Lisa Baute, Cardinal Ritter Jr./Sr. High School in Indianapolis

Lisa Baute first took an interest in teaching thanks

to a theology teacher who taught her when she was a high school student at St. Ursula Academy in Cincinnati, Ohio.

“My senior year of high school I had a theology teacher that was just awesome,” Baute said. “She was young and made things interesting.”

Baute took a similar approach when she came to Indianapolis from Dayton University through its Lalanne Program, which aims to place young Catholic school teachers at inner-city schools. Baute said she was drawn to teach theology because of its lessons of compassion, respect and faith.

Baute taught junior high and freshman theology at Cardinal Ritter for two years. She loved the experience and the interaction with students.

“The stories I heard and the lessons I tried to teach hopefully had an impact on my students’ lives, but they definitely had an impact on my life,” she explained.

That interaction with students led to her current position in campus ministry at Cardinal Ritter. Baute now oversees and plans all retreats, Masses and service projects. She also is available every day to help students through any difficult situations that they may be facing.

“I feel like I have the best job in the school,” Baute said. “I try to keep our community centered on faith.”

Emily Howell, Our Lady of Providence Jr./Sr. High School in Clarksville

For Emily Howell, a first-year art teacher at Our Lady of Providence High School, teaching was something that always ran in the family and was a vocation that always showed its influence in her life.

“My mother and two of my aunts teach in the Louisville area and inspired me to move into the profession,” Howell explained.

Howell’s teaching style focuses on the individual. She believes in allowing students the freedom to produce works of art that represent their talents.

“I never put my hands on the students’ projects. … I let them make the artistic decisions and just help out with simple technique and construction matters,” she explained.

Howell is also involved in extracurricular activities

like the art club and junior high student council. For a first-year teacher, she puts a special emphasis on getting in touch with the student body.

“These leadership roles give me the chance to get to know my students better and help them get involved,” Howell said.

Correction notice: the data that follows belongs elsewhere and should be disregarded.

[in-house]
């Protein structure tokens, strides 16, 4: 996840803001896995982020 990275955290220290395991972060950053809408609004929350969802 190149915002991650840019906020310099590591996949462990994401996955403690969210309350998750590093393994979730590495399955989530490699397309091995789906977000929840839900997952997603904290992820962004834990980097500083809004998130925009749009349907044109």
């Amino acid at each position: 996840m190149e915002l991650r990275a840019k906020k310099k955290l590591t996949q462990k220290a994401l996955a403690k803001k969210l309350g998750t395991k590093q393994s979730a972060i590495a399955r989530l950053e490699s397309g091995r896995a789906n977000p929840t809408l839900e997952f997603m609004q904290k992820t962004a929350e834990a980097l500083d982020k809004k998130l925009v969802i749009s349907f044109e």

Brian Shaughnessy, Bishop Chatard High School in Indianapolis

Brian Shaughnessy arrives at school every morning remembering an important lesson that he learned from his days as a student at the University of Notre Dame in Notre Dame, Ind.

“I had a resident assistant my freshman year at Notre Dame that had the ability to make the person he was talking to the most important person in the room,” Shaughnessy explained. “I try to treat my students the same way.”

Shaughnessy arrived at his high school alma mater, Bishop Chatard, two years ago to teach freshman theology. During his first year after graduating from college, he served as a youth minister at St. Christopher Parish in Indianapolis.

Shaughnessy has seen a few differences in teaching high school students compared to leading a youth ministry group.

“One of the biggest challenges in youth ministry is getting the kids there and involved,” he said. “In high school teaching, you have the kids there and you have to work to keep them interested and keep them involved in the class.”

To do that, Shaughnessy likes to use unconventional teaching techniques to keep his freshmen involved and interested in theology.

“I like to have the students do presentations, read Scripture reflections, show videos, and we even had a project in which the students made a rap mix tape,” Shaughnessy explained.

Steve Hesse, Father Michael Shawe Memorial Jr./Sr. High School in Madison

Steve Hesse’s teaching path may seem unusual, but he would not have done it any other way.

He came to Shawe Memorial High School straight out of college and taught history classes for three years. Then family life called. Hesse stopped teaching to stay at home with his children for nearly 10 years.

“My youngest [child] went off to school and, at that point, my wife and I decided it was the right time for me to return to work,” he said.

Hesse had doubts about returning to teach high school classes.

“I was not a great high school student,” Hesse explained. “In the end though, that motivated me to become a great teacher.”

Hesse returned to Shawe two years ago to again teach history as well as Advanced Placement Government. His philosophy is simple: Try to make history exciting so the students are excited.

“I think history is fun,” he said. “I get excited, and I try to convey that to the students.”

Hesse also leads junior and senior retreats. He said he has gained a different perspective from teaching this time, and he hopes that it shows in the classroom.

“I think I understand the kids a little bit more,” he said. “I hope they see me living a Catholic life. I’m not perfect, but I try to stay involved the best I can.”†